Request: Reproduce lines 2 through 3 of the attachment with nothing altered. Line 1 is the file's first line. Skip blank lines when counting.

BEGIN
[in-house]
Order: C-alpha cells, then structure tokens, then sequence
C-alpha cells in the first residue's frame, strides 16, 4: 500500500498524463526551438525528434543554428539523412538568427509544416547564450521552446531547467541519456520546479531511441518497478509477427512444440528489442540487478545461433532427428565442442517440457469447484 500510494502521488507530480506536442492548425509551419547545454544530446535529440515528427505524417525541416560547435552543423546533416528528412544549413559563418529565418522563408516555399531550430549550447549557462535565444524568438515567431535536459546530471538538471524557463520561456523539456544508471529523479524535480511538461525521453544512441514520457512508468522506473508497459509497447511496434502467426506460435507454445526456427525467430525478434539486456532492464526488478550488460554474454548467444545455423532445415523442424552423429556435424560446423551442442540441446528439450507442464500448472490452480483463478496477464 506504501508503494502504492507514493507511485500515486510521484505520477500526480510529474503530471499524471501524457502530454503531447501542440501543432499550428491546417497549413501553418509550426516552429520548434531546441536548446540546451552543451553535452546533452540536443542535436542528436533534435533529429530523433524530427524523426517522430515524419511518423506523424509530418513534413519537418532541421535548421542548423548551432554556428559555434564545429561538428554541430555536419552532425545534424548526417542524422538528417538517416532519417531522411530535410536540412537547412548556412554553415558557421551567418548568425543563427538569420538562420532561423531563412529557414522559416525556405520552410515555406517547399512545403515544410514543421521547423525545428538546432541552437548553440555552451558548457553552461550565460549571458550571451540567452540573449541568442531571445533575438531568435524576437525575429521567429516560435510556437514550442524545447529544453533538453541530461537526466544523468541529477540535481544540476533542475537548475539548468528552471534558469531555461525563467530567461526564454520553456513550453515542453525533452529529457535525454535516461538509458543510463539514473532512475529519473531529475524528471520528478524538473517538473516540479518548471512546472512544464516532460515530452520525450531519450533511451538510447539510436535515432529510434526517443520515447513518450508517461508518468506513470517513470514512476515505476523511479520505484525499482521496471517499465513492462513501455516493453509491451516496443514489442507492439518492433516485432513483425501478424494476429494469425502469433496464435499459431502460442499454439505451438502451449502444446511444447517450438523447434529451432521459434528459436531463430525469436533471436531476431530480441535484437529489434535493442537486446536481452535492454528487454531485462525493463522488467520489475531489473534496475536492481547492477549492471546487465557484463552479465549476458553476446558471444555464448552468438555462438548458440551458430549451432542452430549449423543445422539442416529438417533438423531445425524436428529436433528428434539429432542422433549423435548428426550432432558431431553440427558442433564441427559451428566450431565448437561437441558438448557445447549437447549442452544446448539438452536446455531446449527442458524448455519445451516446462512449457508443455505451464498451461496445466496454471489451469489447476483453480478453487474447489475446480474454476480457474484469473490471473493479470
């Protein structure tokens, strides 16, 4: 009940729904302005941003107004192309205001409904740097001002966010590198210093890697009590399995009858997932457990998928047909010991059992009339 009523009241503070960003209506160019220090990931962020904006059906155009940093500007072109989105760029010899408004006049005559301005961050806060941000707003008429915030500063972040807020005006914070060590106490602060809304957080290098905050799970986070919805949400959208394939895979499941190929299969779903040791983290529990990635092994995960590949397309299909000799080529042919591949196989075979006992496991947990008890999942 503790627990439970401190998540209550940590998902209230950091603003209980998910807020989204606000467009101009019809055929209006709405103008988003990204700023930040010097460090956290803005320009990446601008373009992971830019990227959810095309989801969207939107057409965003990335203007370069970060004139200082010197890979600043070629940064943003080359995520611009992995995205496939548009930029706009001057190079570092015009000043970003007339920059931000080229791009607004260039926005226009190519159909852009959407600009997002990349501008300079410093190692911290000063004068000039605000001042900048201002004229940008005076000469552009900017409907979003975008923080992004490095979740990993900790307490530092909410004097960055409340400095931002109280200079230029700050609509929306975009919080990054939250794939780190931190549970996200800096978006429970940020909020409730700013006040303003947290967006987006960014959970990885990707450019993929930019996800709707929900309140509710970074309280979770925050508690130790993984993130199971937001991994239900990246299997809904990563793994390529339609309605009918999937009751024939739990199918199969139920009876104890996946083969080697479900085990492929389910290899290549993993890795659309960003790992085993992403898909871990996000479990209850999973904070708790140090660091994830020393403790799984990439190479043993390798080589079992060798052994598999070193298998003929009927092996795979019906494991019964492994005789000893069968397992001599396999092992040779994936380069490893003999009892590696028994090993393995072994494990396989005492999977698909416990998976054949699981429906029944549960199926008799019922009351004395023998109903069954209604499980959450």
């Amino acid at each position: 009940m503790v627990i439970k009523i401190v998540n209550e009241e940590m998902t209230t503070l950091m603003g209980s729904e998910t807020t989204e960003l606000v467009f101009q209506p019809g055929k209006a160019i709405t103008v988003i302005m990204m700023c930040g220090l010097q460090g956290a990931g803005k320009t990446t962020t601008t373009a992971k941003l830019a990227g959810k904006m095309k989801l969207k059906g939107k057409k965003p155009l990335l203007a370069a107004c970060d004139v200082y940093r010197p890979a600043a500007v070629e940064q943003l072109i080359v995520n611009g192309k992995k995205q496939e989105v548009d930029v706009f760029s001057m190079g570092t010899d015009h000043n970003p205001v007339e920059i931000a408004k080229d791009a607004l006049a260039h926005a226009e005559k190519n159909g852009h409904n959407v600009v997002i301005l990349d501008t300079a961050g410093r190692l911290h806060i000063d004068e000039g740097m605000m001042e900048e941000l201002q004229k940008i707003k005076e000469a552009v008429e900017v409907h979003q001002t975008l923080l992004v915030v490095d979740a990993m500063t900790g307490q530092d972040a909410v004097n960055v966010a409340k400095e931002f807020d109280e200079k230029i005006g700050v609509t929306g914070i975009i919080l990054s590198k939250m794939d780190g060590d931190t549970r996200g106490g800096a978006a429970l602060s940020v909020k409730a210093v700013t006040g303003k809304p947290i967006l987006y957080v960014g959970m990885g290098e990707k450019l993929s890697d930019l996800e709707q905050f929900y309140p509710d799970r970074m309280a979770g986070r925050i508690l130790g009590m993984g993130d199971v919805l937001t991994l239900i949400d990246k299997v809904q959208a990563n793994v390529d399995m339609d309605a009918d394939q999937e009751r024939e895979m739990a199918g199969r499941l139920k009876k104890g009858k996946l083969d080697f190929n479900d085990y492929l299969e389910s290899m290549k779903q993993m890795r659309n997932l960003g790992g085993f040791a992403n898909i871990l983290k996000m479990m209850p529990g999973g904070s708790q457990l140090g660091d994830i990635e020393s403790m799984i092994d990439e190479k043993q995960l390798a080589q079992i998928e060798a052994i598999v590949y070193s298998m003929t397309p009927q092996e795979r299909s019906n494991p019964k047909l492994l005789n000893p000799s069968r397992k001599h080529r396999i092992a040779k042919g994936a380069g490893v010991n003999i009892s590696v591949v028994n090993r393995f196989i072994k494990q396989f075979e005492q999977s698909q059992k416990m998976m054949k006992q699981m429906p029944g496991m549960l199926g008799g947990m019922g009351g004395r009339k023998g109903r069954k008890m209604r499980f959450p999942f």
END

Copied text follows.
Order: C-alpha cells, then structure tokens, then sequence
C-alpha cells in the first residue's frame, strides 16, 4: 500500500498524463526551438525528434543554428539523412538568427509544416547564450521552446531547467541519456520546479531511441518497478509477427512444440528489442540487478545461433532427428565442442517440457469447484 500510494502521488507530480506536442492548425509551419547545454544530446535529440515528427505524417525541416560547435552543423546533416528528412544549413559563418529565418522563408516555399531550430549550447549557462535565444524568438515567431535536459546530471538538471524557463520561456523539456544508471529523479524535480511538461525521453544512441514520457512508468522506473508497459509497447511496434502467426506460435507454445526456427525467430525478434539486456532492464526488478550488460554474454548467444545455423532445415523442424552423429556435424560446423551442442540441446528439450507442464500448472490452480483463478496477464 506504501508503494502504492507514493507511485500515486510521484505520477500526480510529474503530471499524471501524457502530454503531447501542440501543432499550428491546417497549413501553418509550426516552429520548434531546441536548446540546451552543451553535452546533452540536443542535436542528436533534435533529429530523433524530427524523426517522430515524419511518423506523424509530418513534413519537418532541421535548421542548423548551432554556428559555434564545429561538428554541430555536419552532425545534424548526417542524422538528417538517416532519417531522411530535410536540412537547412548556412554553415558557421551567418548568425543563427538569420538562420532561423531563412529557414522559416525556405520552410515555406517547399512545403515544410514543421521547423525545428538546432541552437548553440555552451558548457553552461550565460549571458550571451540567452540573449541568442531571445533575438531568435524576437525575429521567429516560435510556437514550442524545447529544453533538453541530461537526466544523468541529477540535481544540476533542475537548475539548468528552471534558469531555461525563467530567461526564454520553456513550453515542453525533452529529457535525454535516461538509458543510463539514473532512475529519473531529475524528471520528478524538473517538473516540479518548471512546472512544464516532460515530452520525450531519450533511451538510447539510436535515432529510434526517443520515447513518450508517461508518468506513470517513470514512476515505476523511479520505484525499482521496471517499465513492462513501455516493453509491451516496443514489442507492439518492433516485432513483425501478424494476429494469425502469433496464435499459431502460442499454439505451438502451449502444446511444447517450438523447434529451432521459434528459436531463430525469436533471436531476431530480441535484437529489434535493442537486446536481452535492454528487454531485462525493463522488467520489475531489473534496475536492481547492477549492471546487465557484463552479465549476458553476446558471444555464448552468438555462438548458440551458430549451432542452430549449423543445422539442416529438417533438423531445425524436428529436433528428434539429432542422433549423435548428426550432432558431431553440427558442433564441427559451428566450431565448437561437441558438448557445447549437447549442452544446448539438452536446455531446449527442458524448455519445451516446462512449457508443455505451464498451461496445466496454471489451469489447476483453480478453487474447489475446480474454476480457474484469473490471473493479470